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Lecture

Miracles Semester 1

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Department
Philosophy
Course
Philosophy 1022E
Professor
Cathy Thorpe
Semester
Fall

Description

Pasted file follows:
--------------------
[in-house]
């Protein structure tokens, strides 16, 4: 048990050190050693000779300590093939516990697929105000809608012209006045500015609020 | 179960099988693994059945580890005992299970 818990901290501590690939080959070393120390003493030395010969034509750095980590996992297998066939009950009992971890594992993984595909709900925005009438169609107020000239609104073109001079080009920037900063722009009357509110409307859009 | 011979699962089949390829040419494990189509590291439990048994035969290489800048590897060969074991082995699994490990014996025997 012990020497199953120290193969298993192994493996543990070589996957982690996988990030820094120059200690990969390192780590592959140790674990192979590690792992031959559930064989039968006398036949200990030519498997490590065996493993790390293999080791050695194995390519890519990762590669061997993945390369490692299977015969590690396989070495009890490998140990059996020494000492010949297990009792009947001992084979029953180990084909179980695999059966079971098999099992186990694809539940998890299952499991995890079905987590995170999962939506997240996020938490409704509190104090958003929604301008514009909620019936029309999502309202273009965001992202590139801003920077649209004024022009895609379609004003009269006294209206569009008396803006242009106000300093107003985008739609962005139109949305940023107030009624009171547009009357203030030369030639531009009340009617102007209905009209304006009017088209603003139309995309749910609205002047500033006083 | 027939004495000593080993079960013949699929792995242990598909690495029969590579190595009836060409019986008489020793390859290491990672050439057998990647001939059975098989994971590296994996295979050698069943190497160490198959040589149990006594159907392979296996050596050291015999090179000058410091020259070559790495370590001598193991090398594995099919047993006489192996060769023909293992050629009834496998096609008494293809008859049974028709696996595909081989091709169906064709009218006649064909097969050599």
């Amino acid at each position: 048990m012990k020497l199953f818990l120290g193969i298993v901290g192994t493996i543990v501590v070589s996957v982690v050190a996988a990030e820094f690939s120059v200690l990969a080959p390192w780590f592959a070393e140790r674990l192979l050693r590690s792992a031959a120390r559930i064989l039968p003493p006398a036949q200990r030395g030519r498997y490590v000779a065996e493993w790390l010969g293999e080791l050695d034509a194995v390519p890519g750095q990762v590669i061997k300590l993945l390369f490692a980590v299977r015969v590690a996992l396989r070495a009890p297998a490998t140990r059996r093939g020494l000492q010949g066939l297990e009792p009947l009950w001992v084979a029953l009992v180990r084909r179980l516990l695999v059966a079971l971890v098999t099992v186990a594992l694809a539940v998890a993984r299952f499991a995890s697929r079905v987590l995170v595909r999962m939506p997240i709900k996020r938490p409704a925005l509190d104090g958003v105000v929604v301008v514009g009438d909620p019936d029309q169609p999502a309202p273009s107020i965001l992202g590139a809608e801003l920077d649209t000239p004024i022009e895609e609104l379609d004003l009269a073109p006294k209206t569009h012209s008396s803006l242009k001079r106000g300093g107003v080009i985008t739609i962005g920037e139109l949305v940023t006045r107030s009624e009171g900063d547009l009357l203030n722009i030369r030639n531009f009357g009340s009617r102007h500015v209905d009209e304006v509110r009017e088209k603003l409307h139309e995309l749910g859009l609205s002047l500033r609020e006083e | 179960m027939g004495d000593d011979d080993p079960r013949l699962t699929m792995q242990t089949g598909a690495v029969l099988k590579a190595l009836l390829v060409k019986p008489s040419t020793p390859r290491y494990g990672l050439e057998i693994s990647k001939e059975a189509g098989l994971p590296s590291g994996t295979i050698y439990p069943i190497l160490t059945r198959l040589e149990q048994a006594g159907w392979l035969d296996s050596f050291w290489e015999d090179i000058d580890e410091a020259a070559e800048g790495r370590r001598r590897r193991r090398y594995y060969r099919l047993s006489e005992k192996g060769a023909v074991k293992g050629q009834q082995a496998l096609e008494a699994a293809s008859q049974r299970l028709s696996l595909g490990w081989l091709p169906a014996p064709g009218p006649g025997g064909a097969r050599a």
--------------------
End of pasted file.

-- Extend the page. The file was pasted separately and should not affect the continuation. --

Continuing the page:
Miracles October-01-13 7:29 AM The arguments from miracles • Miracles, which are disruptions of the ordinary course of nature, are clear proofs of the existence of a supernatural power, namely god. • Types & examples of miracles o Healing o Motion of inanimate objects o Theological miracles: bleeding wafers, crying statues o Apparition o Glossalia (speaking in tongue, babbling non-sense, fits) o Human (?) power over nature • St Andre Bessette 1845-1937 o Canada's most important Saint? o West Mount Basilica Difficulties • Hume's empirical argument: reliability of miracle reports o "given the report of a miracle it is always more rational to disbelieve a report of a miracle than to believe it" o The a posteriori argument (in readings) o Human predilection for surprise and wonder; human credulity overcomes reason o Supernatural and miraculous relations….are observed to abound among ignorant and barbarous nations (Miracles stem from the views of the uneducated o Therefore, it is always more probable that testimony is false than a law of nature has been violated • If this was true in Hume's time is it still true today? o Consider: • The immediacy and reliability of information • Though there is still much credulity in the world, broadly a skeptical attitude has made gains • Miracles could occur among peoples that are not "ignorant and barbarous" • If a miracle is evidence for theism, it need not be read as evidence for a particular version of theism •
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